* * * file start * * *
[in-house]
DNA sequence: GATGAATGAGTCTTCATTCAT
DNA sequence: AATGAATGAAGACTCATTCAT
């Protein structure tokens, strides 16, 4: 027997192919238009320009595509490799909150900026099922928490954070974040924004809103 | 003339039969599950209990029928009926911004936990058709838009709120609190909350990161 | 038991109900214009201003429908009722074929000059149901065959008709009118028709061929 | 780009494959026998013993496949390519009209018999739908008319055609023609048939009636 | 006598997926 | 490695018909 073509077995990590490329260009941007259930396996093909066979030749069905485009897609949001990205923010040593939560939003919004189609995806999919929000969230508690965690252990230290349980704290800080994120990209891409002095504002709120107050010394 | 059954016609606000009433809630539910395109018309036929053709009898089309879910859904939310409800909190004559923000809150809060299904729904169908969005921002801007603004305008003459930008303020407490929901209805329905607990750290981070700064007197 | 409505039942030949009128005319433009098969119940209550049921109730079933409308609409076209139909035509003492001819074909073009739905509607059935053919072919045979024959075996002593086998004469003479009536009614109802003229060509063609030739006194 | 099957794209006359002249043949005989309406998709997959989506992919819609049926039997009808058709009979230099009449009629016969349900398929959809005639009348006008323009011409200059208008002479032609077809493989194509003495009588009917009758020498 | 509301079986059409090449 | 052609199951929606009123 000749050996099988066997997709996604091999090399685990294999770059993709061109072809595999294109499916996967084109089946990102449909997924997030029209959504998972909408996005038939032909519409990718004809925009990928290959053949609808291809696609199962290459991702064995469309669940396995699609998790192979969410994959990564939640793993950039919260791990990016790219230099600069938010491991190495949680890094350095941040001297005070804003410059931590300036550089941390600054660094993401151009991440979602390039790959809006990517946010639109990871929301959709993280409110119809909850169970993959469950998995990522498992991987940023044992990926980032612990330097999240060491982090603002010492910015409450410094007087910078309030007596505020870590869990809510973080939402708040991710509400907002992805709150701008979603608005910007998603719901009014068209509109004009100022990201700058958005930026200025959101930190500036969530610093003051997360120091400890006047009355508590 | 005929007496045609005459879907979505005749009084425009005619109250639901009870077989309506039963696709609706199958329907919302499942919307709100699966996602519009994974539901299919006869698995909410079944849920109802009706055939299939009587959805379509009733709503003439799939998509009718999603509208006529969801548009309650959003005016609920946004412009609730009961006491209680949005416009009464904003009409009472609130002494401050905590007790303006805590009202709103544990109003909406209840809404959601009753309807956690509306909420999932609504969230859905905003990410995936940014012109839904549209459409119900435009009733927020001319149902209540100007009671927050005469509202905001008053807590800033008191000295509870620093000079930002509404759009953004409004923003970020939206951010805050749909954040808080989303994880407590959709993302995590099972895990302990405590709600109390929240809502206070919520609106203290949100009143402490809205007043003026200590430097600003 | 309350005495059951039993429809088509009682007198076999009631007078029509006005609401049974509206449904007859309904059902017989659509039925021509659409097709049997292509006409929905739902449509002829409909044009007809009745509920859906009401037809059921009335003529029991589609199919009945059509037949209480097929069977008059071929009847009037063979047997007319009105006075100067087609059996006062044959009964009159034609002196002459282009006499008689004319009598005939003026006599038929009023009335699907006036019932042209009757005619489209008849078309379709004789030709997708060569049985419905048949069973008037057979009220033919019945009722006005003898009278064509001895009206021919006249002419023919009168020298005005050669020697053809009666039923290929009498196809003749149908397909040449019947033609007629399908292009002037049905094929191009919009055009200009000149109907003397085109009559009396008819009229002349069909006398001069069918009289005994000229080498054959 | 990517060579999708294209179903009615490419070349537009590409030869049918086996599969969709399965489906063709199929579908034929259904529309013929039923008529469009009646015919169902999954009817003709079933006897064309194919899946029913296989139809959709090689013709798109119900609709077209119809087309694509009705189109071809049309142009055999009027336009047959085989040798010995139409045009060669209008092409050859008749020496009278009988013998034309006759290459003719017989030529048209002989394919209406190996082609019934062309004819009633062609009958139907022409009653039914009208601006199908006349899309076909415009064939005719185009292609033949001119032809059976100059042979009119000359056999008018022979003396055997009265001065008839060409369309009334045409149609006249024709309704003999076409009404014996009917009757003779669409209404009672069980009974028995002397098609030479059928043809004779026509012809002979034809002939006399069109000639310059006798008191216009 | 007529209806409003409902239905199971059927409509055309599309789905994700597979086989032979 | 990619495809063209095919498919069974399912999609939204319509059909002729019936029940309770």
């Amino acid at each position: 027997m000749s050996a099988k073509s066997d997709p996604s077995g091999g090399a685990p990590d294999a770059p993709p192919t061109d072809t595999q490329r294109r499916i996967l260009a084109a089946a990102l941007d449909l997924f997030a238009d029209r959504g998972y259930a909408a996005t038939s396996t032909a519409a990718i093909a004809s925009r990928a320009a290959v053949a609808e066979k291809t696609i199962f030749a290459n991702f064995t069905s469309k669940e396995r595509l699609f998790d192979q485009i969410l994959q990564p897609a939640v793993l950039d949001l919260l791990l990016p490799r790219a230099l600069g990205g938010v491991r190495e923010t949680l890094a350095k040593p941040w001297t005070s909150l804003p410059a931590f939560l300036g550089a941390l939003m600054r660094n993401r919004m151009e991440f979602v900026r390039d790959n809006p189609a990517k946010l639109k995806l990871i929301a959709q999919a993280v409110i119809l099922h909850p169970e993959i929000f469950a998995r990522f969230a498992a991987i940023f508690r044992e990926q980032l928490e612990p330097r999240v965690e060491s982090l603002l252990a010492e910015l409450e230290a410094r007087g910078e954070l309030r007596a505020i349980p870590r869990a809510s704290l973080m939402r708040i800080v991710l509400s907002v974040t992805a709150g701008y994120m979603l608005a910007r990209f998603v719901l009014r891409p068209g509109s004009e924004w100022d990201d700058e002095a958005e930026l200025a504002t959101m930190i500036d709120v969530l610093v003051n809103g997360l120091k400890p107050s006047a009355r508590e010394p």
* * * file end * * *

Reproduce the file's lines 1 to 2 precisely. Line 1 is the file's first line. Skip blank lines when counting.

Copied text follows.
[in-house]
DNA sequence: GATGAATGAGTCTTCATTCAT